Comm Eye Health Vol. 12 No. 31 1999 pp 33 - 34. Published online 01 September 1999.

Community participation: ‘Putting the community into community eye health’

John Hubley BSc PhD

Health Promotion Consultant, 21 Arncliffe Road, Leeds LS16 5AP, UK

Related content

The challenge of promoting eye health and prevention of blindness can only be met through a change of emphasis towards active involvement of communities in order that:

  • Persons with early symptoms are encouraged by their family to attend health services when their conditions are still treatable.
  • Patients follow treatment procedures to ensure a full recovery.
  • Families adopt changes in lifestyle that encourage eye health and prevent eye disease.
  • Communities take action to improve their environment to reduce risk of transmission of eye diseases and promote eye health.
  • The community demands that policymakers give priority to improving eye care services.
Community participation.  © Victoria Francis
Community participation. © Victoria Francis

Community participation

A community participation strategy should take into account the many factors that can influence community actions. These include community beliefs, perceptions and values concerning the cause, prevention and treatment of the different forms of blindness. Of basic importance are the felt needs and understandings and values that the community place on health in general and eye health in particular. A community-based approach should also consider the pattern of influences and decision-making in the family and community including family members, elders, local leaders and traditional healers. These influences are often rooted in local culture and traditional health practices.

Effective action therefore involves moving from a patient-centred approach to one which involves the family and community in making decisions and taking action. Communication and health education are at the heart of this community-based approach which was first outlined in the concept of primary health care that emerged in the Alma Ata Declaration in 1978. The development of community-based eye health promotion can benefit from the successes and failures over the last twenty years of many programmes on other health topics. These have explored a wide range of relevant strategies including: developing village health workers, working with traditional healers, using folk media and drama, social mobilisation and advocacy, self help groups, social marketing and improved patient education.1 Of particular interest are developments in participatory learning and rapid appraisal methods.2-4 These new approaches respect and build on community values and culture and use methods aimed at promoting decision-making skills and community empowerment.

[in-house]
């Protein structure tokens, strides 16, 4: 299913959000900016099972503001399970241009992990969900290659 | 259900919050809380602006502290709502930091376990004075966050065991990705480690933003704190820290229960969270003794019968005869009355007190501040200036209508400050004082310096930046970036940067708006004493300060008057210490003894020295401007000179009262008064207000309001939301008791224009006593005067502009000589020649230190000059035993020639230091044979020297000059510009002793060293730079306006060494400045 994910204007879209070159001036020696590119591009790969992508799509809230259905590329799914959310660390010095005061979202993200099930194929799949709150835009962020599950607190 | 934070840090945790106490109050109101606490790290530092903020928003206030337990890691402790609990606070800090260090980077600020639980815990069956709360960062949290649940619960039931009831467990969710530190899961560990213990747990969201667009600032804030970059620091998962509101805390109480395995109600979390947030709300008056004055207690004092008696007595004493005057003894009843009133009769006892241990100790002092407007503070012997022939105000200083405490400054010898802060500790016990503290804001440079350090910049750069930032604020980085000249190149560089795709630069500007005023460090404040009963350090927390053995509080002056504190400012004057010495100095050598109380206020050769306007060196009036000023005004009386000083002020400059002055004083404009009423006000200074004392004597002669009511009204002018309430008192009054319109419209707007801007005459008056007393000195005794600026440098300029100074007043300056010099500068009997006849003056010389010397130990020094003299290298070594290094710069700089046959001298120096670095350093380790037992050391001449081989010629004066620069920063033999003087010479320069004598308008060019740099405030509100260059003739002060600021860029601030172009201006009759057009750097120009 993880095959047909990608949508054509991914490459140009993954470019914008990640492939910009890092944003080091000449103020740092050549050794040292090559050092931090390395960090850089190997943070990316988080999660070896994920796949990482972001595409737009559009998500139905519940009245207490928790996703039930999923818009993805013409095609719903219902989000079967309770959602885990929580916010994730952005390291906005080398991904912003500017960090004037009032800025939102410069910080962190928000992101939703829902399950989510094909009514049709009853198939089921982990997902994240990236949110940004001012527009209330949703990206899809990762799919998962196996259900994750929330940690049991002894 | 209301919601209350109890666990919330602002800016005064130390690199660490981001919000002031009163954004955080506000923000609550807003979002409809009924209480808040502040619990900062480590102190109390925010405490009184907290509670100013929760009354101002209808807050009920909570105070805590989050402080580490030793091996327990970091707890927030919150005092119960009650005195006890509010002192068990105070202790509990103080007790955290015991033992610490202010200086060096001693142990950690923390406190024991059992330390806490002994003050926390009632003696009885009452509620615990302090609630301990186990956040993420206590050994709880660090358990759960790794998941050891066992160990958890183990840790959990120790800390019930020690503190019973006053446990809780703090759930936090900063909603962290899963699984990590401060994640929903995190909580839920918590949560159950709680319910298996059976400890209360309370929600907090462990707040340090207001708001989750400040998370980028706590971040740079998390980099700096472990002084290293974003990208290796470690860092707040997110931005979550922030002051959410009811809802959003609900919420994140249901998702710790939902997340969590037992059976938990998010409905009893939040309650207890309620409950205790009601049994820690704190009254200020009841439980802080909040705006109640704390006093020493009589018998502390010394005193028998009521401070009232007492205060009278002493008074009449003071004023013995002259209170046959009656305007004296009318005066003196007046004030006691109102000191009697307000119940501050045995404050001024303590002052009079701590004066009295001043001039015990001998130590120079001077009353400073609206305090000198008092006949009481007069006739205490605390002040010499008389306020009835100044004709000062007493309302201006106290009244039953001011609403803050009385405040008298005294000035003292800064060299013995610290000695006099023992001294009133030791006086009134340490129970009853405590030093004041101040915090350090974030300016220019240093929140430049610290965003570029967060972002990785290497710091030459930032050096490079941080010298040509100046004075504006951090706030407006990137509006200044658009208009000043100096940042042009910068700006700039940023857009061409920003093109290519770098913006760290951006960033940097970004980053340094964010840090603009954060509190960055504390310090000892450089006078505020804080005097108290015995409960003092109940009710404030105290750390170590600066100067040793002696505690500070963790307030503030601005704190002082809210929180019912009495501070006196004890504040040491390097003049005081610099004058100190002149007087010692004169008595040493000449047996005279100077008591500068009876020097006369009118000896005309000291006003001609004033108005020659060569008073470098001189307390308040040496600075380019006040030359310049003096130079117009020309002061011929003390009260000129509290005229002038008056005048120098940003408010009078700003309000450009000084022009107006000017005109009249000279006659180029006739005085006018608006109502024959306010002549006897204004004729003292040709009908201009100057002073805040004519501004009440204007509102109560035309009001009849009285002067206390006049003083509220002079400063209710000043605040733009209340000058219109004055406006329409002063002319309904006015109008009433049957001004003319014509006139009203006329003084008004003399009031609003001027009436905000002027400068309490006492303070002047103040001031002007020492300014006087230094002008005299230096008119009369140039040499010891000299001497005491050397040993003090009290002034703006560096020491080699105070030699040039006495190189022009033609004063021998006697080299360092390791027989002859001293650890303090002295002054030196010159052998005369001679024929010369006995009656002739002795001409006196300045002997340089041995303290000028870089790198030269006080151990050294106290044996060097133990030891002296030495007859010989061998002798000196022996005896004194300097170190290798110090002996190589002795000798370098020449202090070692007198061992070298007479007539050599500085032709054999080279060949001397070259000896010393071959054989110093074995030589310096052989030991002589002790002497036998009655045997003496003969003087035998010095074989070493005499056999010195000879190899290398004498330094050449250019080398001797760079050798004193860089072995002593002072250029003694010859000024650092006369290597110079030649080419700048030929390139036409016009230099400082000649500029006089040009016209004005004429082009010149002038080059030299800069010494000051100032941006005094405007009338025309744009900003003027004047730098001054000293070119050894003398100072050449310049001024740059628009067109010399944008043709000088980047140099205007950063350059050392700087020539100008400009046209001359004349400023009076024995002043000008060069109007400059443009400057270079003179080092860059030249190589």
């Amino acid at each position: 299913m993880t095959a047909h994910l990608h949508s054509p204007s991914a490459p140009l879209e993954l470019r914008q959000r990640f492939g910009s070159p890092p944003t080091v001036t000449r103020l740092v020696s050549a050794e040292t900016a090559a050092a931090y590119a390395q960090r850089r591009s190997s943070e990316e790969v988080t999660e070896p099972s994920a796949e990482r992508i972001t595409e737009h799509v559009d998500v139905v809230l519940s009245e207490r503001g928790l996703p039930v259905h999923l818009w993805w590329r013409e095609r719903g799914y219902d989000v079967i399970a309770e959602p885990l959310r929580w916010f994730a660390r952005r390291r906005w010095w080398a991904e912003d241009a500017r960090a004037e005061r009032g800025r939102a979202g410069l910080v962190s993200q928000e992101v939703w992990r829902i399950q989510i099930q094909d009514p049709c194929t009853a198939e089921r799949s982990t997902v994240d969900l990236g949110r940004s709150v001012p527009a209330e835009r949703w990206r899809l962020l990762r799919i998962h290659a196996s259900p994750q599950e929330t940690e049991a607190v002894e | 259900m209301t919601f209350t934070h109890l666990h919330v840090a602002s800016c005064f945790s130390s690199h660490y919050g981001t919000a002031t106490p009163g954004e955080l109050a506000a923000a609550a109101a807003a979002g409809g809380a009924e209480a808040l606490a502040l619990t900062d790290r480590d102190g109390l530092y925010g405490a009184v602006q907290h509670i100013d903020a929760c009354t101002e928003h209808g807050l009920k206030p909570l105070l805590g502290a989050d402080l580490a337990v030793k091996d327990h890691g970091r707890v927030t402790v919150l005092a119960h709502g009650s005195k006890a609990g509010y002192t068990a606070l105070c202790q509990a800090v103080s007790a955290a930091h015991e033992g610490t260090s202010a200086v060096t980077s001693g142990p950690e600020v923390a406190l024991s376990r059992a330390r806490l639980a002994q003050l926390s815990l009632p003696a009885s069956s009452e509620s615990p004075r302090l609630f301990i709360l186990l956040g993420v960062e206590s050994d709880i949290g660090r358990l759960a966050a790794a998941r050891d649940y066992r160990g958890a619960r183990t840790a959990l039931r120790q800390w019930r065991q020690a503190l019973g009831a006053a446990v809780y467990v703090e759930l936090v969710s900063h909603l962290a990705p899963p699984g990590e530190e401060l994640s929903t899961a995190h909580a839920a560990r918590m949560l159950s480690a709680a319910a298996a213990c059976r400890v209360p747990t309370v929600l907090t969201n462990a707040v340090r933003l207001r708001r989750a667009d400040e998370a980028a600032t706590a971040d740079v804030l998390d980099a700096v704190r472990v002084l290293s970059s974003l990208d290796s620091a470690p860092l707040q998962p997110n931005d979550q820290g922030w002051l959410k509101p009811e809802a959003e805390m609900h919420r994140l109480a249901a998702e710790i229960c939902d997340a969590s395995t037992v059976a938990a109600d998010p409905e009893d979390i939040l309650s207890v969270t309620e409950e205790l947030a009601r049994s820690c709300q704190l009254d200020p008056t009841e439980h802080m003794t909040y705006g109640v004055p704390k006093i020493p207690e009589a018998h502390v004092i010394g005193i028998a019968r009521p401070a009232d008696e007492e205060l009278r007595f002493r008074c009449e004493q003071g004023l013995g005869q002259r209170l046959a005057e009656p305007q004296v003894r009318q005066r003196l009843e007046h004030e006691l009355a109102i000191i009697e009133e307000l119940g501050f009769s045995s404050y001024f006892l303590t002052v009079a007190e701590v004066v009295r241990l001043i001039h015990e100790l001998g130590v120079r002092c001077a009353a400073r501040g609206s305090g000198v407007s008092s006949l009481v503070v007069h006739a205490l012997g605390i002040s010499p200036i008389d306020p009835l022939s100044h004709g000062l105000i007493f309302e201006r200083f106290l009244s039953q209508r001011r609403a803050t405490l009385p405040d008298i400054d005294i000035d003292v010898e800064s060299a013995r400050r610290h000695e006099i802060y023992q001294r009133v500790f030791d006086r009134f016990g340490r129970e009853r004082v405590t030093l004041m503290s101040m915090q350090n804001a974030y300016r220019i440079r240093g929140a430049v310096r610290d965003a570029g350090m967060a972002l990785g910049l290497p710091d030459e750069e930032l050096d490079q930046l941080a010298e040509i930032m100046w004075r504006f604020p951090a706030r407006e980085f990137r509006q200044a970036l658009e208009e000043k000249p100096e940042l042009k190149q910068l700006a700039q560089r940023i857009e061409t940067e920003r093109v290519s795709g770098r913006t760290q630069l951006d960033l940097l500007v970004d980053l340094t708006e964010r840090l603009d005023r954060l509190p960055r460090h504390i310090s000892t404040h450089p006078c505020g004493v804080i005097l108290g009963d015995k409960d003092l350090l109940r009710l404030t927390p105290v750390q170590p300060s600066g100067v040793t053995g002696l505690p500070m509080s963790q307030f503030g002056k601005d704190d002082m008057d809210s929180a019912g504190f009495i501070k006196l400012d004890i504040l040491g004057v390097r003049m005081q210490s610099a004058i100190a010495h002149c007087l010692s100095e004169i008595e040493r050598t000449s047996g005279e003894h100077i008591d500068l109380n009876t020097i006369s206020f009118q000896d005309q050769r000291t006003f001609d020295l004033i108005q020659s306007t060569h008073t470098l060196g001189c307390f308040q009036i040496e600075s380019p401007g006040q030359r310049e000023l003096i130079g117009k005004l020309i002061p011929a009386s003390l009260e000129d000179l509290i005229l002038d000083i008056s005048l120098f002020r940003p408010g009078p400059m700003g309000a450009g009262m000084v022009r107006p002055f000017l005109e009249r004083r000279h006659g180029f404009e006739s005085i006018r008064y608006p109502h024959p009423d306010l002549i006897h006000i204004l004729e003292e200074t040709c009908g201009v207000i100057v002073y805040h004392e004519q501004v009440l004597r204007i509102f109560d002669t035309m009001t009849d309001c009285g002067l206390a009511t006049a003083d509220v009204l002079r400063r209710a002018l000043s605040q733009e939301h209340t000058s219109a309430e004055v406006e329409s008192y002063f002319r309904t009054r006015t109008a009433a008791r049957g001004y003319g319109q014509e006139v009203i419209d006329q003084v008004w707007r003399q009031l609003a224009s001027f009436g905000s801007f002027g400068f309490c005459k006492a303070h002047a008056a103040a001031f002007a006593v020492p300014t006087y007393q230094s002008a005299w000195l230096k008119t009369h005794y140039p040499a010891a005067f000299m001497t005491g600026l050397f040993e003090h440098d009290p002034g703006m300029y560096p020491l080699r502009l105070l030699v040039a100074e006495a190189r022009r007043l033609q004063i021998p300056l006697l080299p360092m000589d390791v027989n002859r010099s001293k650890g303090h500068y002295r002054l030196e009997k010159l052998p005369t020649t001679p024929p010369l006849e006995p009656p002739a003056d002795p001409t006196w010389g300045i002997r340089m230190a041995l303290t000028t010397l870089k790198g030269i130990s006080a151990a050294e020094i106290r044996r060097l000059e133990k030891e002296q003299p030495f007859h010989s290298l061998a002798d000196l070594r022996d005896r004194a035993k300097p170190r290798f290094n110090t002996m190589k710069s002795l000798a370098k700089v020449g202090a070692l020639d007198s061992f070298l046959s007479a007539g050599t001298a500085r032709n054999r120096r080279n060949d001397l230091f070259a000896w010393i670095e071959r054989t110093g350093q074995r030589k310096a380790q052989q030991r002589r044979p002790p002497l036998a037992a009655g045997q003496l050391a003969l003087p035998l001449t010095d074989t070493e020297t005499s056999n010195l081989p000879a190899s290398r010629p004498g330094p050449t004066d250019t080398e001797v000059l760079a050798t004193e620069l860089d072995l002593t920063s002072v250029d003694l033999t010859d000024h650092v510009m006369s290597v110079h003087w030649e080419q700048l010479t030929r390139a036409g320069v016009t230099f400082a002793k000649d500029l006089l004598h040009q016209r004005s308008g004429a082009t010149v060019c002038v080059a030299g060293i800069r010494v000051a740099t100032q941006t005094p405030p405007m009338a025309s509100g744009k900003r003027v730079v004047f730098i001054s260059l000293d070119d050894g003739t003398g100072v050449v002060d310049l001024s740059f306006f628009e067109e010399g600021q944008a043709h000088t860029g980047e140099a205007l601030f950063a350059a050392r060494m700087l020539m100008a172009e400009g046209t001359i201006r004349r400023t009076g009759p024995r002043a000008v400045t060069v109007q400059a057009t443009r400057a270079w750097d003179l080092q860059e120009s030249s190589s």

There is an overwhelming need for a community-based approach to eye health promotion. Most of the methods needed have already been developed for other health topics. The challenge is to apply them to the most important goal of all – the prevention of blindness.


1 Hubley J. Communicating health: an action guide to health education and health promotion. Basingstoke and London: Macmillan, 1993.

2 Keehn M. Bridging the gap: a participatory approach to health and nutrition education. 54 Wilton Road, Westport, Connecticut 06880, USA: Save the Children, 1982.

3 Welbourn A. RRA notes 16: Special issue on applications for health. n: International Institute for Environment and Development, 1992; 1-115.

4 Pretty JN, Gujit I, Thompson J and Scoones I. Participatory learning and action. London: International Institute for Environment and Development, 1995; 1-265.